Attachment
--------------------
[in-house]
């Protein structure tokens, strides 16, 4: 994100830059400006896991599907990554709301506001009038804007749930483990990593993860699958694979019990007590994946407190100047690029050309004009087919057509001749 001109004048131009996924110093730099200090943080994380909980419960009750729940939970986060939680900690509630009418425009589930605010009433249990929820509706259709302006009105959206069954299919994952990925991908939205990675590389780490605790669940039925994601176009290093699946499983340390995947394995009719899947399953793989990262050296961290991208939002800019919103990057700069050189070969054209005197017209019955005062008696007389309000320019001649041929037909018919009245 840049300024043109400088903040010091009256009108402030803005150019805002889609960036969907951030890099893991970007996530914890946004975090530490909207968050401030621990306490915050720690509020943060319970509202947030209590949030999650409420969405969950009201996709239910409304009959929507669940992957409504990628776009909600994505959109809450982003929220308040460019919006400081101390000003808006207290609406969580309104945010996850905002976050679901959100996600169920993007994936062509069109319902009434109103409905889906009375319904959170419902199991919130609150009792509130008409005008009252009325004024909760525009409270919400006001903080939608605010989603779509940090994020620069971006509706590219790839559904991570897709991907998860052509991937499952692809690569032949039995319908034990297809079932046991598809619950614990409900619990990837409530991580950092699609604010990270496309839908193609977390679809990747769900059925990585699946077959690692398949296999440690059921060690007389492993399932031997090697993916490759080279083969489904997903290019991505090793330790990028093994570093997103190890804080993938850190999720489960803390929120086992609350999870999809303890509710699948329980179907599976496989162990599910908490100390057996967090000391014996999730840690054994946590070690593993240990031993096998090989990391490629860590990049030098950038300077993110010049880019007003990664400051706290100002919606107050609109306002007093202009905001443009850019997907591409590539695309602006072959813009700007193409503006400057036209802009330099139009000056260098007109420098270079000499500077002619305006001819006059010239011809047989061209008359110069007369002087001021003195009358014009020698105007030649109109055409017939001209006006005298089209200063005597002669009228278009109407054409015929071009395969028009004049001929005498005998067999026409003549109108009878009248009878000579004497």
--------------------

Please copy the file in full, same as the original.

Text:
[in-house]
């Protein structure tokens, strides 16, 4: 994100830059400006896991599907990554709301506001009038804007749930483990990593993860699958694979019990007590994946407190100047690029050309004009087919057509001749 001109004048131009996924110093730099200090943080994380909980419960009750729940939970986060939680900690509630009418425009589930605010009433249990929820509706259709302006009105959206069954299919994952990925991908939205990675590389780490605790669940039925994601176009290093699946499983340390995947394995009719899947399953793989990262050296961290991208939002800019919103990057700069050189070969054209005197017209019955005062008696007389309000320019001649041929037909018919009245 840049300024043109400088903040010091009256009108402030803005150019805002889609960036969907951030890099893991970007996530914890946004975090530490909207968050401030621990306490915050720690509020943060319970509202947030209590949030999650409420969405969950009201996709239910409304009959929507669940992957409504990628776009909600994505959109809450982003929220308040460019919006400081101390000003808006207290609406969580309104945010996850905002976050679901959100996600169920993007994936062509069109319902009434109103409905889906009375319904959170419902199991919130609150009792509130008409005008009252009325004024909760525009409270919400006001903080939608605010989603779509940090994020620069971006509706590219790839559904991570897709991907998860052509991937499952692809690569032949039995319908034990297809079932046991598809619950614990409900619990990837409530991580950092699609604010990270496309839908193609977390679809990747769900059925990585699946077959690692398949296999440690059921060690007389492993399932031997090697993916490759080279083969489904997903290019991505090793330790990028093994570093997103190890804080993938850190999720489960803390929120086992609350999870999809303890509710699948329980179907599976496989162990599910908490100390057996967090000391014996999730840690054994946590070690593993240990031993096998090989990391490629860590990049030098950038300077993110010049880019007003990664400051706290100002919606107050609109306002007093202009905001443009850019997907591409590539695309602006072959813009700007193409503006400057036209802009330099139009000056260098007109420098270079000499500077002619305006001819006059010239011809047989061209008359110069007369002087001021003195009358014009020698105007030649109109055409017939001209006006005298089209200063005597002669009228278009109407054409015929071009395969028009004049001929005498005998067999026409003549109108009878009248009878000579004497």